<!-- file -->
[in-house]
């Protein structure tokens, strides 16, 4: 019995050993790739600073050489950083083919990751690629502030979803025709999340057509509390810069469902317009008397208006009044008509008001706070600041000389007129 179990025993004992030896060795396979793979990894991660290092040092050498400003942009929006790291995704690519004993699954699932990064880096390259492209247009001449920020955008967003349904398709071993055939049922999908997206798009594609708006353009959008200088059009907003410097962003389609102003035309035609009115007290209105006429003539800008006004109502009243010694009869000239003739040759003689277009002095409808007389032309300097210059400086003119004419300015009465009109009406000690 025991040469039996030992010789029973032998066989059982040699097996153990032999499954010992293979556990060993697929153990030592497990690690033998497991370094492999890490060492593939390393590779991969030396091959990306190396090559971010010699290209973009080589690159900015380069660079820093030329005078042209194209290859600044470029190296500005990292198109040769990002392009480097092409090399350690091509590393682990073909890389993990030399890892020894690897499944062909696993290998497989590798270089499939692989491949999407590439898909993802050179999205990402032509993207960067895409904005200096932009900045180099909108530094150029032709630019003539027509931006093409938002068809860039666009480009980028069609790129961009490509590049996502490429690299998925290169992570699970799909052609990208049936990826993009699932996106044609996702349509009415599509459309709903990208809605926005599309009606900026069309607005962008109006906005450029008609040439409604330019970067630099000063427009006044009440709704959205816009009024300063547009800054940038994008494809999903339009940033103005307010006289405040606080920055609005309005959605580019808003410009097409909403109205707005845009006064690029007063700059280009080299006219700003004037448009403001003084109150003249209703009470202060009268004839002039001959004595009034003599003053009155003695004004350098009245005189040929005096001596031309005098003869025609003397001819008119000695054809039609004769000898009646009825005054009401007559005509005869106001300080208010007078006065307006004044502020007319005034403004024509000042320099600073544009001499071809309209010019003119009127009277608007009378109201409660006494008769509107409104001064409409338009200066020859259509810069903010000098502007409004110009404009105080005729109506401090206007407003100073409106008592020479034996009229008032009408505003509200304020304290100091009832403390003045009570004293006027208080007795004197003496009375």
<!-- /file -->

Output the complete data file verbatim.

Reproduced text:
[in-house]
């Protein structure tokens, strides 16, 4: 019995050993790739600073050489950083083919990751690629502030979803025709999340057509509390810069469902317009008397208006009044008509008001706070600041000389007129 179990025993004992030896060795396979793979990894991660290092040092050498400003942009929006790291995704690519004993699954699932990064880096390259492209247009001449920020955008967003349904398709071993055939049922999908997206798009594609708006353009959008200088059009907003410097962003389609102003035309035609009115007290209105006429003539800008006004109502009243010694009869000239003739040759003689277009002095409808007389032309300097210059400086003119004419300015009465009109009406000690 025991040469039996030992010789029973032998066989059982040699097996153990032999499954010992293979556990060993697929153990030592497990690690033998497991370094492999890490060492593939390393590779991969030396091959990306190396090559971010010699290209973009080589690159900015380069660079820093030329005078042209194209290859600044470029190296500005990292198109040769990002392009480097092409090399350690091509590393682990073909890389993990030399890892020894690897499944062909696993290998497989590798270089499939692989491949999407590439898909993802050179999205990402032509993207960067895409904005200096932009900045180099909108530094150029032709630019003539027509931006093409938002068809860039666009480009980028069609790129961009490509590049996502490429690299998925290169992570699970799909052609990208049936990826993009699932996106044609996702349509009415599509459309709903990208809605926005599309009606900026069309607005962008109006906005450029008609040439409604330019970067630099000063427009006044009440709704959205816009009024300063547009800054940038994008494809999903339009940033103005307010006289405040606080920055609005309005959605580019808003410009097409909403109205707005845009006064690029007063700059280009080299006219700003004037448009403001003084109150003249209703009470202060009268004839002039001959004595009034003599003053009155003695004004350098009245005189040929005096001596031309005098003869025609003397001819008119000695054809039609004769000898009646009825005054009401007559005509005869106001300080208010007078006065307006004044502020007319005034403004024509000042320099600073544009001499071809309209010019003119009127009277608007009378109201409660006494008769509107409104001064409409338009200066020859259509810069903010000098502007409004110009404009105080005729109506401090206007407003100073409106008592020479034996009229008032009408505003509200304020304290100091009832403390003045009570004293006027208080007795004197003496009375």